Minding Ag's Business

The Bona Fides

Katie Micik Dehlinger
By  Katie Micik Dehlinger , Farm Business Editor
The comment period for the CFTC's latest position limits proposal ends on April 29, and CFTC Chairman Heath Tarbert said he intends to finalize the rule before the end of the year. (DTN file photo)

Latin may be the root of Romance languages like English, but it's easy to forget how often we use pure Latin phrases in our everyday lexicon. Several have reached new heights of popularity recently. Quid pro quo comes to mind. While it literally translates as "something for something," it has an underhanded connotation the English translation misses.

Bona fide is another common Latin phrase regular DTN readers will recognize from recent news. Meaning "with good faith" in Latin, the English language tends to use it interchangeably with "genuine" or "real"; however, the Latin phrase generally also confers extra clout or importance.

When the Commodity Futures Trading Commission released a new position limits proposal -- what I've been told is actually the fifth attempt at creating such a rule, not the fourth as I reported previously -- it was clear the futures market regulator was taking a different approach, particularly toward bona fide hedges.

The phrase roughly translates to a good-faith effort to protect yourself or your business from a financial loss. But ask anyone who has been in this boxing ring with CFTC before, and they'll tell you defining a bona fide hedge is far more complicated than it seems.

Todd Kemp, vice president of marketing and treasurer at the National Grain and Feed Association, is one of those people. He told DTN the CFTC's most recent proposal appears to be a vast improvement over the agency's previous attempts, particularly its 2013 effort, which was watered down and re-proposed in 2016. Neither was finalized. (For more details on what the proposed rule contains, please read: https://www.dtnpf.com/….)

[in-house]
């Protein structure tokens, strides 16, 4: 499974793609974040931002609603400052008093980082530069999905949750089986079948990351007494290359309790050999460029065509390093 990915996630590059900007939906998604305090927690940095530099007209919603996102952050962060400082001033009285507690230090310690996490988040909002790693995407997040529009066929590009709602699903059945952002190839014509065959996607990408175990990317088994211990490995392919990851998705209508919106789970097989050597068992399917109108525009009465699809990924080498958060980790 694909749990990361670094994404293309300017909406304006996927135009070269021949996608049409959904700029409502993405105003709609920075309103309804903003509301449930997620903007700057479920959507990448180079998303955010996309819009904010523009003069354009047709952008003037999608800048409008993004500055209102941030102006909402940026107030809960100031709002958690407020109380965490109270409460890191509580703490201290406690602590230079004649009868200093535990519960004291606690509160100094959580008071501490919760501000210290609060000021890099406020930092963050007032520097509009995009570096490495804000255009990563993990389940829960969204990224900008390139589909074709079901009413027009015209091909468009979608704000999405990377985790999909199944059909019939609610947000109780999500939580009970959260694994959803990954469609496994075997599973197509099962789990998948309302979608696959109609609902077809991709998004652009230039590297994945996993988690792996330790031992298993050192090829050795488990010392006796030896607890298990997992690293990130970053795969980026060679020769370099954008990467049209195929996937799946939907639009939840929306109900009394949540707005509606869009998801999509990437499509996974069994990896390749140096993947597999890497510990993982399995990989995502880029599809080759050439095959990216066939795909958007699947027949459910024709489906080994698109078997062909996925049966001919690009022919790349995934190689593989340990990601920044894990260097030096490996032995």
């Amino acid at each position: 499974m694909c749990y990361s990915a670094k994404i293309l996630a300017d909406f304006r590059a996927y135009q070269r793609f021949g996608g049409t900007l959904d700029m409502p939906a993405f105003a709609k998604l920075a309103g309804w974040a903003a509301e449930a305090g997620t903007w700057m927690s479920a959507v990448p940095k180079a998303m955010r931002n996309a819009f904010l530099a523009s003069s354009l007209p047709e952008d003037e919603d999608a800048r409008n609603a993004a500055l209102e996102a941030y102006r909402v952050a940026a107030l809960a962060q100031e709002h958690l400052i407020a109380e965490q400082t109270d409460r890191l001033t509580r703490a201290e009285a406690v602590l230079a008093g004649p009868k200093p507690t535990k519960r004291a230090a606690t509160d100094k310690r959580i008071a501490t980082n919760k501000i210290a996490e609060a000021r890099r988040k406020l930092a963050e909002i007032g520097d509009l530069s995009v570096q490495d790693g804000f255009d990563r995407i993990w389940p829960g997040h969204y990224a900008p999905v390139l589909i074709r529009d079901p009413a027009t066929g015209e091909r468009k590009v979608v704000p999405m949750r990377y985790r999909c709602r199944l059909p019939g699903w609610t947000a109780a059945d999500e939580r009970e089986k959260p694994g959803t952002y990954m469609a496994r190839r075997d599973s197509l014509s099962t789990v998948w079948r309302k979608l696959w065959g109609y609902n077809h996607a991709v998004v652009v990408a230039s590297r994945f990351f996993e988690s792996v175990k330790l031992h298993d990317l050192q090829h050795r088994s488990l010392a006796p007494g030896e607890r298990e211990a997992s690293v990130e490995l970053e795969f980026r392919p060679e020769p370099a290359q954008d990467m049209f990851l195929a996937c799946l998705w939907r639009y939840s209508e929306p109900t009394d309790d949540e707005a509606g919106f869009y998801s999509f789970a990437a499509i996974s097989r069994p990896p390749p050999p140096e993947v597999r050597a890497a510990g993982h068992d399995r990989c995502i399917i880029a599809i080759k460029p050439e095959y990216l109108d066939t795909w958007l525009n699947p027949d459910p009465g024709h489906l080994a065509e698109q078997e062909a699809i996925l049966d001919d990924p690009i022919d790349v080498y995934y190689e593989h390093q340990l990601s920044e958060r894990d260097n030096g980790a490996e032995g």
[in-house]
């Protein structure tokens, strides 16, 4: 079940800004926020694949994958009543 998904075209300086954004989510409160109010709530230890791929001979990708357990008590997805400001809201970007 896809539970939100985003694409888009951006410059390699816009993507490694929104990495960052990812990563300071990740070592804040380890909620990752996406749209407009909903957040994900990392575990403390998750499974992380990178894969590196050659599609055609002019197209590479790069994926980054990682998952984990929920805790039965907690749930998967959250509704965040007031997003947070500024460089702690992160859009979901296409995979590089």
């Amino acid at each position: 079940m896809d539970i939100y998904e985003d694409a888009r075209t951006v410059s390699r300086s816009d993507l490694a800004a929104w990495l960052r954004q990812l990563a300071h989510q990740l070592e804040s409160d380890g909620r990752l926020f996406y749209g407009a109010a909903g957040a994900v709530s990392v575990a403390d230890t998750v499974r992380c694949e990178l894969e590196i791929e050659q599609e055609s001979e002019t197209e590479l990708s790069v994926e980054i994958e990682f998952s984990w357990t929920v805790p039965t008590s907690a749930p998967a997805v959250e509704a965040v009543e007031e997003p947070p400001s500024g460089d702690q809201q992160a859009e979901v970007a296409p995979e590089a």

"Our concern back at that time was that the commission was taking a one-size-fits-all approach across all these markets and all these commodities where they were trying to implement position limits," Kemp said. "The view was, I think, at that time, that agriculture was the same as metals, was the same as financials, was the same as this, that and another market. And in the process of trying to ride herd on all of those various commodities, we were concerned some of the bona fide hedging strategies that had been recognized as such for years might be excluded from what was considered bona fide in that proposal."

Of chief concern: anticipatory hedging.

When an elevator buys grain from a farmer, it usually takes a futures position to protect its business from losing money on that grain while it's in storage. Elevators also use the markets to offset risks that may be particular to that local area, like a bumper crop or significant prevented planting acreage, even if that's not the case nationally. That's considered a hedge in anticipation of upcoming conditions, and it's been recognized as a bona fide hedging strategy by CME Group, the exchange where most grains are traded, for a long time.

Previous attempts at this rule considered an anticipatory hedge as a speculative position, and therefore subject to additional position limits. However, this time around, anticipatory hedging is on the CFTC's enumerated list of bona fide hedging strategies.